You can always count on Argentina for abject lessons on how not to run a country. That’s always been painful for its citizens but useful for the rest of us to see how hair-brained, populist schemes just don’t work.
This week, President Cristina Fernandez de Kirchner announced the seizure of Spanish oil company Repsol’s stake in Argentine oil company YPF to give the government 51% control. Spain is outraged and has recalled its ambassador. The Argentine navy has been diverted from the Falklands and is now steaming towards the Canary Islands.
Ms Fernandez justified her move on the grounds that YPF has failed to invest sufficiently to prevent Argentina from importing ever greater quantities of fuel. The fact that Argentine oil reserves have been dwindling means the sector needs greater and increasingly sophisticated investment to reach more complex structures, just like in the North Sea. Expropriation isn’t going to attract that kind of high-risk investment.
Once in state hands, odds are high that YPF will be used by the government for other purposes, just like Venezuela’s PDVSA. It was no surprise that Hugo Chavez cheered the news from Ms Fernandez. Perhaps he hopes she can show PDVSA how to increase daily oil production which has fallen by 7% in the past five years.
The YPF seizure continues Argentina’s cavalier attitude towards other people’s money shown back in 2008 when Ms Fernandez grabbed some $24 billion of private pension funds and used central bank reserves to meet debt payments. More recently, the country has been in a spat with the IMF over the quality of its statistics. Argentina claims inflation is running at somewhere between 5% and 11% but private independent estimates put the number at somewhere around 25%. The Economist is refusing to publish official Argentine inflation data .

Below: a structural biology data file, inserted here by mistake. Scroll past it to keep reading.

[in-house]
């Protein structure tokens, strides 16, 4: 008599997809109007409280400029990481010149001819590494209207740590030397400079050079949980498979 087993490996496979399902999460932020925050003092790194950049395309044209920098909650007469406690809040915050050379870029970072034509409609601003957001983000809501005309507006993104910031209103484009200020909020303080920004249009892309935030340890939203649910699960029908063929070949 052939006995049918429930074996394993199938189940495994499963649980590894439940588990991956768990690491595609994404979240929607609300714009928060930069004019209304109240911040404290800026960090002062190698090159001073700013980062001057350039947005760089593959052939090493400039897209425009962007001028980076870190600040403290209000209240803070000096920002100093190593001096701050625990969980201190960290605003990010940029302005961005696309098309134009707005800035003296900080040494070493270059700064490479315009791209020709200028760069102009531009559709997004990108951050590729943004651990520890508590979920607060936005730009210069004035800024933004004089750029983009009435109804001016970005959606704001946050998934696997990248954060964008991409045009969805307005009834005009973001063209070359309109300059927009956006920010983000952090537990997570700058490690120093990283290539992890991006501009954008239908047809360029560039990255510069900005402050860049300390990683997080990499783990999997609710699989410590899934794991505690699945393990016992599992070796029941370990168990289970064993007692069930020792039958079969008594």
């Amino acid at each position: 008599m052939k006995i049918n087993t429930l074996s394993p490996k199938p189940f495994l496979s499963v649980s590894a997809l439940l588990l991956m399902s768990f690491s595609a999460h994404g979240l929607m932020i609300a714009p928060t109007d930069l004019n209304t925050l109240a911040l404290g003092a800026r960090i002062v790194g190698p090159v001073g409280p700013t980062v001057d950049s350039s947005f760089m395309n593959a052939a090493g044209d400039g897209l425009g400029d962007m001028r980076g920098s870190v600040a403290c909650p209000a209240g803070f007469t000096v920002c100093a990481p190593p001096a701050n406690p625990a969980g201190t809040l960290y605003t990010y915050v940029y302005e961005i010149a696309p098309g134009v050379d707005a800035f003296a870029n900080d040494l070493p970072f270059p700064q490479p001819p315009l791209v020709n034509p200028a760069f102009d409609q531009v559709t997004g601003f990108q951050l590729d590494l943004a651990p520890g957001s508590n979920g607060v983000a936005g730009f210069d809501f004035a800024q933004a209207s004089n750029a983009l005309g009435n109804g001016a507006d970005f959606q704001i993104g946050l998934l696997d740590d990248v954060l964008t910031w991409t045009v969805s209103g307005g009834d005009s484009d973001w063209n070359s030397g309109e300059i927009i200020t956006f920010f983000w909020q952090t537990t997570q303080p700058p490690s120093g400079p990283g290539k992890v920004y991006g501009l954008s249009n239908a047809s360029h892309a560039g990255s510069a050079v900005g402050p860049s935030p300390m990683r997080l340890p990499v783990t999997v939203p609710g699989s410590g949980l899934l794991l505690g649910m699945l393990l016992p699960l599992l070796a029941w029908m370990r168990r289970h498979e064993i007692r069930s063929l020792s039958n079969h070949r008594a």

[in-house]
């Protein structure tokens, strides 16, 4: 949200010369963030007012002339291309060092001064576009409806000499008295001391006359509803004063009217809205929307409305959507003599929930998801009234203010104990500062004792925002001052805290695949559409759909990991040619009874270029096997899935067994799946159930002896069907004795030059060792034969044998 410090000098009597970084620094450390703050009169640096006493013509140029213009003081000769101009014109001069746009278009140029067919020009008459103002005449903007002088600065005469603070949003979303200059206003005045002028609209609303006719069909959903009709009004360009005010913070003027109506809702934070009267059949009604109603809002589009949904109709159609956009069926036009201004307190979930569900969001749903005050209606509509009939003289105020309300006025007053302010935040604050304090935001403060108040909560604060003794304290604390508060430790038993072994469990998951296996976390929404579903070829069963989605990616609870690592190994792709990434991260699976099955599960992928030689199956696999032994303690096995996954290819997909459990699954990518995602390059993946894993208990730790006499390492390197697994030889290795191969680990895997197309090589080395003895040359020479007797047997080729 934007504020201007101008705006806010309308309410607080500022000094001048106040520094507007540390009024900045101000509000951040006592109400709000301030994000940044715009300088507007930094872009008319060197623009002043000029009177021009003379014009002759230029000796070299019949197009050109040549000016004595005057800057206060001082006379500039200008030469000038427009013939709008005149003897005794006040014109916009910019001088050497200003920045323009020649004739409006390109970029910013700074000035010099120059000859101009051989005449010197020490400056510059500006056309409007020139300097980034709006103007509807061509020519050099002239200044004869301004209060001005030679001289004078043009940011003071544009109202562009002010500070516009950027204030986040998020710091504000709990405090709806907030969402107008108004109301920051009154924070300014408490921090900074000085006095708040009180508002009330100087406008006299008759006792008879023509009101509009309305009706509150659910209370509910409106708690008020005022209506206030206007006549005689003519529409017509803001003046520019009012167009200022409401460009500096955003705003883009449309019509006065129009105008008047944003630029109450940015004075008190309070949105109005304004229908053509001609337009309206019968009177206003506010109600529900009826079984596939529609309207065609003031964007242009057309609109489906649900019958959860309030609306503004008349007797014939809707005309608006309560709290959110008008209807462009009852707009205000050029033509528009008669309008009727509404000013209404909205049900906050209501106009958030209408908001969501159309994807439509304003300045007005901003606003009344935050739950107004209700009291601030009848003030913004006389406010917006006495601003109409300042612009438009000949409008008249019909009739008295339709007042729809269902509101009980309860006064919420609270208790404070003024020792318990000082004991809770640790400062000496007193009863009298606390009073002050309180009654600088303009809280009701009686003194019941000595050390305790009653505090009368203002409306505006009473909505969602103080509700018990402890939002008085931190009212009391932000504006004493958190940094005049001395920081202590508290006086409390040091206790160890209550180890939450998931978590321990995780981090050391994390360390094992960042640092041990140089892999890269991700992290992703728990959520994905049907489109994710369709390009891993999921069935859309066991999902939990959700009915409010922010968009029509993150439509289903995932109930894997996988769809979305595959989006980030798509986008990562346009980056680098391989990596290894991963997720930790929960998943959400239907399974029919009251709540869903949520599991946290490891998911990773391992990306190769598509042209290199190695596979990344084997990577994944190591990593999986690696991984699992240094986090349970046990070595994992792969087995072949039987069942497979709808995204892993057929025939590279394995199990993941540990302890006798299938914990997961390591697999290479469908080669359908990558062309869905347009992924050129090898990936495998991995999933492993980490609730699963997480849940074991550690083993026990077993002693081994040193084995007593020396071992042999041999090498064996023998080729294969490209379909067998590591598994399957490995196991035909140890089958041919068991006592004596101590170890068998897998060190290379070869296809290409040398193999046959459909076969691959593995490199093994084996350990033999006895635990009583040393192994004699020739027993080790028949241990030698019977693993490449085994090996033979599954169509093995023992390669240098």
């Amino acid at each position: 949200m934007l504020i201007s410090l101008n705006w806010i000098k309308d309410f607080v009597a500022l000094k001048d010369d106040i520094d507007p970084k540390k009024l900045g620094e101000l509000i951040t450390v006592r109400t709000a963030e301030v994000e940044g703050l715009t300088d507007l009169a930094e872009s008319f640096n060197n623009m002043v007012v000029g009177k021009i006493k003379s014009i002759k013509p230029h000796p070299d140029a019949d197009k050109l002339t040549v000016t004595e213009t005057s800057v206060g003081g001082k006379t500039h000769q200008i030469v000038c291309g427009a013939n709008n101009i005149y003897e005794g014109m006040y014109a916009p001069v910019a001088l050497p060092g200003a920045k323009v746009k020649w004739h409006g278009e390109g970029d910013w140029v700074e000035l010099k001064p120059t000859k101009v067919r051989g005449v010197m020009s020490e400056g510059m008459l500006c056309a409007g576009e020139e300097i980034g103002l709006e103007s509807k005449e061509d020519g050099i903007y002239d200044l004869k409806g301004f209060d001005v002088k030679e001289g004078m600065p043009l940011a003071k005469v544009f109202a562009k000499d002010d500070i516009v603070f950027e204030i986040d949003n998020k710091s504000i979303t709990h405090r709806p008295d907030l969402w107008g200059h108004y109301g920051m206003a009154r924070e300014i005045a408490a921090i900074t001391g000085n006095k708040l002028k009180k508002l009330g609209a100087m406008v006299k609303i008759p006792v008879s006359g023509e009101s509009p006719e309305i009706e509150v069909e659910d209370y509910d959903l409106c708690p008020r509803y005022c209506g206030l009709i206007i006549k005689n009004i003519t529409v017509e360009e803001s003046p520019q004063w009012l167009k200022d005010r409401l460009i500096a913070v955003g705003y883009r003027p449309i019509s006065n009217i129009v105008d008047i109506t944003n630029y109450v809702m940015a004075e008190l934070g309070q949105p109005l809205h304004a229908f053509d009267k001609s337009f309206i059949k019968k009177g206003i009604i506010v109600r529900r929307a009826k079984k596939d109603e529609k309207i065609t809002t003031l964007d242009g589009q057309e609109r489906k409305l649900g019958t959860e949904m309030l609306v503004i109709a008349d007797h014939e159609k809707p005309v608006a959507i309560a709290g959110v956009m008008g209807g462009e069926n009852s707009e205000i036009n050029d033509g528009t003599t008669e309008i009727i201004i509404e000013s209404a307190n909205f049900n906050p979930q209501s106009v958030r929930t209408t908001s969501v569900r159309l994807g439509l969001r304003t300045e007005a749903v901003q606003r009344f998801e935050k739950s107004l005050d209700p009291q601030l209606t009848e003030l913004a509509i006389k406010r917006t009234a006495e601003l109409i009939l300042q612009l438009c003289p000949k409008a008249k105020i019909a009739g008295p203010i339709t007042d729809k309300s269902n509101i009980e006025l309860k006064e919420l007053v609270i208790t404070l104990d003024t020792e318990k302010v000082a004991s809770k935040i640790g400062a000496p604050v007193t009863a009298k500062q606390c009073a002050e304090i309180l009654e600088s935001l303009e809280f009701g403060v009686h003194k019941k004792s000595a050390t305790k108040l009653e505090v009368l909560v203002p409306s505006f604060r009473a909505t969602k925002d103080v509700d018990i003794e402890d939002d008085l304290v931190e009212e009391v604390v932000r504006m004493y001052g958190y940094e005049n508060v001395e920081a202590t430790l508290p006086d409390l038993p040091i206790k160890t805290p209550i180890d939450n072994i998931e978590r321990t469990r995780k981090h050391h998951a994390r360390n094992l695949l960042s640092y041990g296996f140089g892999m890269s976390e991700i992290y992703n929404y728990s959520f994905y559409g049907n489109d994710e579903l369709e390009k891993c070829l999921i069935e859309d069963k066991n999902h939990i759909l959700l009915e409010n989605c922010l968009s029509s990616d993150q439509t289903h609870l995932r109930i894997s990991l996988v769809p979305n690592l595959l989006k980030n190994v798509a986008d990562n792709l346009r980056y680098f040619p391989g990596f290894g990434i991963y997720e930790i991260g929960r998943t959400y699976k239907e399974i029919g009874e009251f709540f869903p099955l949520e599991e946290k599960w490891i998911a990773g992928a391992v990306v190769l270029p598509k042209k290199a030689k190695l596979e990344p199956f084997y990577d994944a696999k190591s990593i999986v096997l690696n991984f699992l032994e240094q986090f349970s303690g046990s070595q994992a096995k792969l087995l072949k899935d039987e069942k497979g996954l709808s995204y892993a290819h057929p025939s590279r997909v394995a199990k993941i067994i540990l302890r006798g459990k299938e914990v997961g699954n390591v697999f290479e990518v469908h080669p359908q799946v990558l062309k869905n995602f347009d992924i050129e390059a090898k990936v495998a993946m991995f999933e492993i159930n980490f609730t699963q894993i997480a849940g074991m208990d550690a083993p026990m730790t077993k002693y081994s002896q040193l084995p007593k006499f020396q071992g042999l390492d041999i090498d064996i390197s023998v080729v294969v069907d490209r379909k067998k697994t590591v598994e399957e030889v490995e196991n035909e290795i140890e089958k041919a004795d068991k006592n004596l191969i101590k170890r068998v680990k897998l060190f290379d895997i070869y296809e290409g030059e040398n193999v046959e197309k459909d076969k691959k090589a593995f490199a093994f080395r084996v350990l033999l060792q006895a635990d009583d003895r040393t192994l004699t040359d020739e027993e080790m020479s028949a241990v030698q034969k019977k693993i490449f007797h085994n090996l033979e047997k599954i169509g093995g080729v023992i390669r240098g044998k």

Disrespect for the law and wilful distortion of the facts are no way to manage an economy. Productive investment requires assurance that monies invested will be paid back and that investment decisions are based on reliable data.
Like many floundering politicians, Ms Fernandez confuses ownership with productivity. This is especially so when it comes to natural resources as if the mere existence of oil within a set of borders is wealth in itself. But wealth comes from finding, extracting, processing, shipping and selling the commodity, just like any other product. America, Canada, Britain, Australia and others benefit from the exploitation of their natural resources by private companies operating within clearly understood legal arrangements, not from state ownership of the entire production process and certainly not from expropriation.
With her latest move, Ms Fernandez continues the long, sad tradition of Argentina failing to live up to its potential. At least the rest of us get real-world case studies of bad policy-making.